‘The Head On The Door’ kicked it off, and is itself kicked off by one of the finest pop songs of this or any decade. ‘In Between Days’ leads out the record, and is good enough to stand beside any piece you would care to name. It lodged itself on the radio where it has been for the last 30 years, and it still sounds just as heady all 30 years later. It captured what The Cure were able to tap into throughout their purple patch: a screwed-tight musical drivetrain rattling along at the hands of a sloppy, kittenish, fright wig pilot. For all the group were seen as slouchy, gloomy or doomy, what comes through loud and clear on these records, no more so than this, is just what committed, pulsating and perfectly proportioned rock and pop music these Basildon boys were producing by this stage in their career. ‘In Between Days’ is the perfect embodiment, particularly when taken with that simple yet delirious promo video. What both remind us is that when your base hues may be black and grey, dashes of colour used judiciously can be dazzling.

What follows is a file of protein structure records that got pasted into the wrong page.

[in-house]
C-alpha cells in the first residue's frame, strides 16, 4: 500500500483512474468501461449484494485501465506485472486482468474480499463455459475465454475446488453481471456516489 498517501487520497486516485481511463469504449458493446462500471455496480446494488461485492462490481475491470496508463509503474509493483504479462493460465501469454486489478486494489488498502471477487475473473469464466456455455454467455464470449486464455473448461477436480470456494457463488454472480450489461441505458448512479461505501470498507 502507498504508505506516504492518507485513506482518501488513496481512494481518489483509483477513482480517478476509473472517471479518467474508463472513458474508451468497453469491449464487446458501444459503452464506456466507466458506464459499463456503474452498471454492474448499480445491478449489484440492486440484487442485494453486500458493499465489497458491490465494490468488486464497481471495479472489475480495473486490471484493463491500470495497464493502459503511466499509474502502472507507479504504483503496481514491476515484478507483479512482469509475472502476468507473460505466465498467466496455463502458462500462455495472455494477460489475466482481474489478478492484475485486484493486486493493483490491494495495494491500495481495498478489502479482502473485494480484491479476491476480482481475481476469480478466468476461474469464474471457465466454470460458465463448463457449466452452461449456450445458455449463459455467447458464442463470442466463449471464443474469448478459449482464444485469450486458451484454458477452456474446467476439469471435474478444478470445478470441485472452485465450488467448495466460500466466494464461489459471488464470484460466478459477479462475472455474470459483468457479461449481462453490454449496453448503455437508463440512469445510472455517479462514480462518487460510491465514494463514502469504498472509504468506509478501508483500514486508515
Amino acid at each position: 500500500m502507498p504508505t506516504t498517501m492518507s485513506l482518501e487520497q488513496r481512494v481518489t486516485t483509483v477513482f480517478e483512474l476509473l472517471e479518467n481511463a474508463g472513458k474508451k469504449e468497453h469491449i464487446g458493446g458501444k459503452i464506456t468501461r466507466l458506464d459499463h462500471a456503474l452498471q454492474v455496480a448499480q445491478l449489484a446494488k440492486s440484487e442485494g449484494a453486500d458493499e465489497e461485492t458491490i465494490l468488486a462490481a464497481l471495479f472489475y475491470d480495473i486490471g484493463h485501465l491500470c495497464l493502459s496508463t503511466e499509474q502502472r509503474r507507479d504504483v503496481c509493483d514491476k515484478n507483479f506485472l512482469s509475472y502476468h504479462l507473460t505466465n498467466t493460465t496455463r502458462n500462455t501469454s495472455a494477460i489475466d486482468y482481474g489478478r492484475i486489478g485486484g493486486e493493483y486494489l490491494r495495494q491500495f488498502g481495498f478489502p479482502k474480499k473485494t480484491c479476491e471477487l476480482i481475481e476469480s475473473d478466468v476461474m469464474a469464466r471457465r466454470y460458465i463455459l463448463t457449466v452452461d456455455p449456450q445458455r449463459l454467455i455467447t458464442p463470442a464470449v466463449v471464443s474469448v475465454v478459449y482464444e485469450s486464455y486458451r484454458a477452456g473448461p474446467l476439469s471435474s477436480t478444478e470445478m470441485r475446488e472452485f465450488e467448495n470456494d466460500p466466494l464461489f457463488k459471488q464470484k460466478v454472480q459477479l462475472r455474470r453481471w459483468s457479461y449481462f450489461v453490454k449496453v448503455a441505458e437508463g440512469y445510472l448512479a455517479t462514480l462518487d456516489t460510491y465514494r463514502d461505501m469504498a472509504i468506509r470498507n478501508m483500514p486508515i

The rest of the album is as vibrant and succinct. ’The Blood’ smashes jangle pop into flamenco, ’Six Different Ways’ skips about like a tricksy fairy, while ‘Push’ is a driving rock song with a real tang. ‘A Night Like This’ stomps and swings with overwhelming confidence and closer ‘Sinking’ prefigures where they would end their run four years later, in the massive, drifting waters of ‘Disintegration’.
Throughout the album the songs are focused, punchy and bold. The production, by Robert Smith and David Allen, stands up wonderfully and even though there are some strong eighties signifiers (hello gated snare, we’ve been avoiding you) the overall sound is still fresh and undated.